# Efficient reduction to elementary symmetric polynomials

When using the resolvent method for solving polynomial equations, there's a step to express the coefficients of a polynomial (so-called resolvent) in elementary symmetric polynomials. For instance, for the general quintic one gets a resolvent of degree six, and one of its simpler coefficients is:

15*e[1, 1, 1, 1, 1, 1, 1, 1] - 160*e[2, 1, 1, 1, 1, 1, 1] + 528*e[2, 2, 1, 1, 1, 1] - 448*e[2, 2, 2, 1, 1] - 160*e[2, 2, 2, 2] + 336*e[3, 1, 1, 1, 1, 1] - 2208*e[3, 2, 1, 1, 1] + 2752*e[3, 2, 2, 1] + 2368*e[3, 3, 1, 1] - 3328*e[3, 3, 2] - 96*e[4, 1, 1, 1, 1] + 512*e[4, 2, 1, 1] + 2304*e[4, 2, 2] - 8960*e[4, 3, 1] + 17920*e[4, 4] - 1136*e[5, 1, 1, 1] + 5456*e[5, 2, 1] - 14144*e[5, 3] + 2736*e[6, 1, 1] - 6464*e[6, 2] + 1248*e[7, 1] + 1664*e[8]


The problem is that the reduction of the more complicated coefficients takes quite long even for this small degree polynomial. There are, however, two special properties of my polynomial that I think could be utilized here:

• My input polynomial is in the depressed form, meaning that $e_1$ is 0. Therefore I can ignore all terms where $e_1$ appears.
• I know that I'm working with symmetric expressions of 5 roots, therefore I can also ignore all terms with $e_i$ for $i > 5$.

Is there any way how to utilize those properties to help Sage simplify the computation? I'm using the from_polynomial function from the SymmetricFunctions class.

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You can use the function like

def myreduce(f):
return f.parent()._from_dict( {d:c for d,c in f if d[0]<=5 and d[-1]>=2} )


then myreduce(f), where f is your polynomial, gives

-160*e[2, 2, 2, 2] - 3328*e[3, 3, 2] + 2304*e[4, 2, 2] + 17920*e[4, 4] - 14144*e[5, 3]


more

I wasn't asking how to reduce the expression in elementary symmetric polynomials, but rather how to speed up the computation of SymmetricFunctions.from_polynomial given the special conditions I have. That is my input is some polynomial in the roots (which I know is symmetric) and I want to express it in $e_i$. But I guess there really isn't a way other than writing the reduction algorithm myself.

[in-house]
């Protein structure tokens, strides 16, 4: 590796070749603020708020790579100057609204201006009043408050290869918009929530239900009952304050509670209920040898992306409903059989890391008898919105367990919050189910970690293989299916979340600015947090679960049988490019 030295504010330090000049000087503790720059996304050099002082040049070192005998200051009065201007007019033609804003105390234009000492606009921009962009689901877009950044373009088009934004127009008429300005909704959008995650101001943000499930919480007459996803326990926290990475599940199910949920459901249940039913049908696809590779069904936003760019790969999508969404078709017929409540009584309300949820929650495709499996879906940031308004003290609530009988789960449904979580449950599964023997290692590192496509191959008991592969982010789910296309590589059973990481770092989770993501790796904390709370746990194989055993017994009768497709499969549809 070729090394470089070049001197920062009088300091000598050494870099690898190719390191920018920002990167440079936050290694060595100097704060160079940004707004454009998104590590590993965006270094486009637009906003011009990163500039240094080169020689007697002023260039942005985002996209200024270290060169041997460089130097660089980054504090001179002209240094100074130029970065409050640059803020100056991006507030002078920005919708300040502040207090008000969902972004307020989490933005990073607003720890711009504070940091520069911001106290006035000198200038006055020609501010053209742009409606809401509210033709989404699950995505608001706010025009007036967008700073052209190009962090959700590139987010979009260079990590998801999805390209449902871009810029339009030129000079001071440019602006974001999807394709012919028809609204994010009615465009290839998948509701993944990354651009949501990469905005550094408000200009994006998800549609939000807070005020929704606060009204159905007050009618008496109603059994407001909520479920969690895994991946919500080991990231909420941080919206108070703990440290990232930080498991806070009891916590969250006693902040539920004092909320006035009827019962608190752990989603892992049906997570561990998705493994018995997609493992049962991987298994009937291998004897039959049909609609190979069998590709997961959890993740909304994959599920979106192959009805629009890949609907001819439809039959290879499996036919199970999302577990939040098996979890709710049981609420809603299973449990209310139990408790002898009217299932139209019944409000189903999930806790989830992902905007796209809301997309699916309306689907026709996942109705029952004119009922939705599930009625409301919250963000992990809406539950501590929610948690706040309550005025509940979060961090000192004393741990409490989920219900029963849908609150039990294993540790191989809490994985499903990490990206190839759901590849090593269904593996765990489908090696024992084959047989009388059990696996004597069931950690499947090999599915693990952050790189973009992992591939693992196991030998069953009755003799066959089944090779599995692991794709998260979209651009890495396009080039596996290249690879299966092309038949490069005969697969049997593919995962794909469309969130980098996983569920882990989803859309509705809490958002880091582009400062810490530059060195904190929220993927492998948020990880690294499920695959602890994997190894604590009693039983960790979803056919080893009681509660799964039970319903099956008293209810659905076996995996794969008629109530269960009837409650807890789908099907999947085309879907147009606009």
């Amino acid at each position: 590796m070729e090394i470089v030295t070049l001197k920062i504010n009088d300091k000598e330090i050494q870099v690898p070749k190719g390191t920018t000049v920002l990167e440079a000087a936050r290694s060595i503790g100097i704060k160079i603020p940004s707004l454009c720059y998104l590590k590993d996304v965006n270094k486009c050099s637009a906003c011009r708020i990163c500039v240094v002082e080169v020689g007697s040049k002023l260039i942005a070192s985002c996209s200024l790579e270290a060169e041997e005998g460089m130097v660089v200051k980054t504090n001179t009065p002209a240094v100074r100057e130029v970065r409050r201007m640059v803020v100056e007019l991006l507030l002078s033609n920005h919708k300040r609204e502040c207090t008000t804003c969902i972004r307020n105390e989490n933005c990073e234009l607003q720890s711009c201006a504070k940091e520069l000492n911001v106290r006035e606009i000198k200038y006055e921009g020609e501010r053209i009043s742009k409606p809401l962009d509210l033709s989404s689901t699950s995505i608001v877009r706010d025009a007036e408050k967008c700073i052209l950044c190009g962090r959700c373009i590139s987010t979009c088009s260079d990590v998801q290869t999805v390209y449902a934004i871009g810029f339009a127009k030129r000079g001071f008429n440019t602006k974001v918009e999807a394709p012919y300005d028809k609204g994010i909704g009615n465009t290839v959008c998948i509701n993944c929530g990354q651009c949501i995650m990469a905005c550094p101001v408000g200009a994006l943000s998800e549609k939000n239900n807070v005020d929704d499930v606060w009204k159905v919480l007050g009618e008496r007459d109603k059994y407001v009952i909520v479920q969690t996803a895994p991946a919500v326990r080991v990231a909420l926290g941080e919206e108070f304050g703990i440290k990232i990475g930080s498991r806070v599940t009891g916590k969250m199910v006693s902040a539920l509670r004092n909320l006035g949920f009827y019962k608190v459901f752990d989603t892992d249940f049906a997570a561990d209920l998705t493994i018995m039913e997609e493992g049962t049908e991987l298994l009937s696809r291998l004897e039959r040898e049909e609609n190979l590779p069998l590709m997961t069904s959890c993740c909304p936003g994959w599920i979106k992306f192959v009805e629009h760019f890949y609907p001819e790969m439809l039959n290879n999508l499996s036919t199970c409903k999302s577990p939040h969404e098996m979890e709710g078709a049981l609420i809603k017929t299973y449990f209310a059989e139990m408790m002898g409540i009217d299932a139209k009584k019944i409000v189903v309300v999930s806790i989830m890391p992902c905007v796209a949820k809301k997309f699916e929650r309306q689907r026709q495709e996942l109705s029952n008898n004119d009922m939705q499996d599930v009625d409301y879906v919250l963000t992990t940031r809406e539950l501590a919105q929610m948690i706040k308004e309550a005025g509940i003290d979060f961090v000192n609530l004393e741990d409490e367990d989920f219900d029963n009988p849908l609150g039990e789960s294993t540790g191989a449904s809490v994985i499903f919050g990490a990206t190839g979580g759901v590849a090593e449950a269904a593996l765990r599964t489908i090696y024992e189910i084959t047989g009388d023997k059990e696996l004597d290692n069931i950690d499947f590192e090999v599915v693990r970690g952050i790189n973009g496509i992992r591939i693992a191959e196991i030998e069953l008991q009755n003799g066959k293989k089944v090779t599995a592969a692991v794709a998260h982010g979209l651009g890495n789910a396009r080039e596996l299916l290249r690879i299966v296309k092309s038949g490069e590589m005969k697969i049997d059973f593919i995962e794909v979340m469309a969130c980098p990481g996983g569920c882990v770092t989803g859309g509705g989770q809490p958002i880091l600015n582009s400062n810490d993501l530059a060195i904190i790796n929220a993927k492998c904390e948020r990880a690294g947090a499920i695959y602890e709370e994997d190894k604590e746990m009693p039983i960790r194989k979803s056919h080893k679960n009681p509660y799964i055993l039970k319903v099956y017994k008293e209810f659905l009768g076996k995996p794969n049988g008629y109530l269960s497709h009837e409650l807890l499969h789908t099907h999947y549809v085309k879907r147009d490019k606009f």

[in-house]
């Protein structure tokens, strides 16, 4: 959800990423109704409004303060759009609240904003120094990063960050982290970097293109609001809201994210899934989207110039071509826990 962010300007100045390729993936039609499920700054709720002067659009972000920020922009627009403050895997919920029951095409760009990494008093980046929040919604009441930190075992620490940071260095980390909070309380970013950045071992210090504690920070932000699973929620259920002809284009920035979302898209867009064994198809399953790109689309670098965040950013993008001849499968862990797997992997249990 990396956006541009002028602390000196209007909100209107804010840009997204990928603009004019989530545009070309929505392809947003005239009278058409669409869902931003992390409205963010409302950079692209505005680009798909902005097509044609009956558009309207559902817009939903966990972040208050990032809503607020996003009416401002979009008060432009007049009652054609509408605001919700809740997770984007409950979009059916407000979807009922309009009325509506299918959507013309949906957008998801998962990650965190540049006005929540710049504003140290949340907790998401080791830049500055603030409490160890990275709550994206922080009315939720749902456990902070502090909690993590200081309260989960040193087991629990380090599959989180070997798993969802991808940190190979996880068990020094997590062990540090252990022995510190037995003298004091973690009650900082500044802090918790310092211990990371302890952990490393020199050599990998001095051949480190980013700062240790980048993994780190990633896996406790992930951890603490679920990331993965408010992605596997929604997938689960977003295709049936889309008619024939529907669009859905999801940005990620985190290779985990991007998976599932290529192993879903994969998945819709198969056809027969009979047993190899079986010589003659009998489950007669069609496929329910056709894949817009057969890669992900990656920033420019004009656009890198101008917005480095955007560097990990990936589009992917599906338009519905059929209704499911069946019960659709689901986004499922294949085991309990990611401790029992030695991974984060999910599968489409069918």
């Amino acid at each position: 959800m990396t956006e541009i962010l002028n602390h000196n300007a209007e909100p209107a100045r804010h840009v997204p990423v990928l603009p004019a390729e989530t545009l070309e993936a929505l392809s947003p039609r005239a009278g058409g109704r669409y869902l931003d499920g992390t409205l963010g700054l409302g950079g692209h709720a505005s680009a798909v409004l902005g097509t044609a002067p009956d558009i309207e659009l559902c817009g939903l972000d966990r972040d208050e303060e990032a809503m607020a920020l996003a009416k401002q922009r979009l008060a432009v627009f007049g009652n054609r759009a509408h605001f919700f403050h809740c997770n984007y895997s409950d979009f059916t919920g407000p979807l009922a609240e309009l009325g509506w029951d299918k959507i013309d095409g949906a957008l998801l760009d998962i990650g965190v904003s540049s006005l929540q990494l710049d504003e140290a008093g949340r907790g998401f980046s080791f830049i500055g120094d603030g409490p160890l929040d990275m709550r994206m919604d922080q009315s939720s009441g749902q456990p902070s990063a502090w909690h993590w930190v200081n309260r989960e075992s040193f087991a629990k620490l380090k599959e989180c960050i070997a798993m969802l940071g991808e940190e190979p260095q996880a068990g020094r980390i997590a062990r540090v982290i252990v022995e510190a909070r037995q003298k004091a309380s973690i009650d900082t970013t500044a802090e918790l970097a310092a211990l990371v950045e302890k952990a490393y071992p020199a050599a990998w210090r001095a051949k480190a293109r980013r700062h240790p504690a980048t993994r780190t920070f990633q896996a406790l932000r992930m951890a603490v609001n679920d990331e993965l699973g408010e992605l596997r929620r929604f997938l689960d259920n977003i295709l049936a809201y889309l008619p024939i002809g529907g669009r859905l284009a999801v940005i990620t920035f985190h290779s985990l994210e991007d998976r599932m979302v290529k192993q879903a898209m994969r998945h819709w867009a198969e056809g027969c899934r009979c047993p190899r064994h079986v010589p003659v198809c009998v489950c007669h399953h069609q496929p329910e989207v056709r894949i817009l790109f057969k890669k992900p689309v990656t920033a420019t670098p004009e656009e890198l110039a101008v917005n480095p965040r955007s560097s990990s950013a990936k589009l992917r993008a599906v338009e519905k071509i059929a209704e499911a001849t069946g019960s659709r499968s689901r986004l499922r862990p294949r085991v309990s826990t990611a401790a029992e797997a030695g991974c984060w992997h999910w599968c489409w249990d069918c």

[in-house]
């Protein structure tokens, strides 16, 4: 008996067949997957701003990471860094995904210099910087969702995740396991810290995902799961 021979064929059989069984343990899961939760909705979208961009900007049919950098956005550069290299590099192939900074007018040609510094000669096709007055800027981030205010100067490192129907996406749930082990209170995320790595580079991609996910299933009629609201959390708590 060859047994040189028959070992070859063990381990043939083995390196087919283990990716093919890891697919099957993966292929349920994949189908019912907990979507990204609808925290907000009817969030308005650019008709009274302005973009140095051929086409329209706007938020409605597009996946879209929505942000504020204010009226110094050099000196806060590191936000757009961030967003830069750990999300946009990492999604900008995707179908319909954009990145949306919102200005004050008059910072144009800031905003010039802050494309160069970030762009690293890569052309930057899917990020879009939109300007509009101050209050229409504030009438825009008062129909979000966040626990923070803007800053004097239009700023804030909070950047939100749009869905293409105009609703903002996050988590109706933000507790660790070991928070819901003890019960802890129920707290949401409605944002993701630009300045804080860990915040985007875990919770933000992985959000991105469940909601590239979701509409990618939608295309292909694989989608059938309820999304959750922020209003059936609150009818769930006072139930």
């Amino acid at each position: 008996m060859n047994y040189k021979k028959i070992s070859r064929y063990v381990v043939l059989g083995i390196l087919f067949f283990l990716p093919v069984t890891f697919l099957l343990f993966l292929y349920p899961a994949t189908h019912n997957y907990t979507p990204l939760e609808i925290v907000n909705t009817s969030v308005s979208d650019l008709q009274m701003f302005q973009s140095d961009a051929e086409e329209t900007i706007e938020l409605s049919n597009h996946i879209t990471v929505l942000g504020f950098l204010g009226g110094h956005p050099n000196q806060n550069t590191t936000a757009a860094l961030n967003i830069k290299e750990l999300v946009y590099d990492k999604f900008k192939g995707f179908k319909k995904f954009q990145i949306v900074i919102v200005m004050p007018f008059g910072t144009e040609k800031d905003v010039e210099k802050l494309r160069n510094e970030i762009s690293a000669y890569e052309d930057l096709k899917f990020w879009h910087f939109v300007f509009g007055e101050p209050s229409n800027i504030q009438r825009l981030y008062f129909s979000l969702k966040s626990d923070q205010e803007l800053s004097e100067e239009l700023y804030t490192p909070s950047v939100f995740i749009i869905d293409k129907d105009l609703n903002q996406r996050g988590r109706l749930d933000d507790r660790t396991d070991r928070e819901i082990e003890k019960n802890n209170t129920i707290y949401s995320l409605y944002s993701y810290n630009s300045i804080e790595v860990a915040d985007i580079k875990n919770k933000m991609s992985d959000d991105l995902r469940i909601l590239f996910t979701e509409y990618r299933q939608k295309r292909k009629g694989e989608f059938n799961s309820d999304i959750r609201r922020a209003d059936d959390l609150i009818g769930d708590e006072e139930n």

( 2024-02-19 18:59:00 +0200 )edit

It's unclear what is your set up. If you work with symmetric expressions of 5 roots only, how do you get $e_i$ with $i>5$ in the result of from_polynomial? In general you can reduce your polynomial in the ideal generated by polynomials like $e_1$ (known to be zero) before converting to a symmetric one.

( 2024-02-19 20:46:37 +0200 )edit

If you work with symmetric expressions of 5 roots only, how do you get ei with i>5 in the result of from_polynomial

The same as in your question you linked: My polynomial is of higher degree than the number of variables (which in my case is the hypothetical roots of a (different) polynomial to be solved)

( 2024-02-19 22:18:17 +0200 )edit

you can reduce your polynomial in the ideal generated by polynomials like e1 (known to be zero) before converting to a symmetric one.

Yeah, that's what I tried at first but the reduce operation breaks the symmetry (quite naturally). E.g. (a^2 + b^2 + c^2 + d^2).reduce([a+b+c+d]) is no longer symmetric because the a is eliminated by the division algorithm,

( 2024-02-19 22:35:50 +0200 )edit

I do not follow. (a^2 + b^2 + c^2 + d^2).reduce([a+b+c+d])is symmetric in the remaining three variables. E.g. see https://sagecell.sagemath.org/?q=jxrjub

( 2024-02-20 02:36:44 +0200 )edit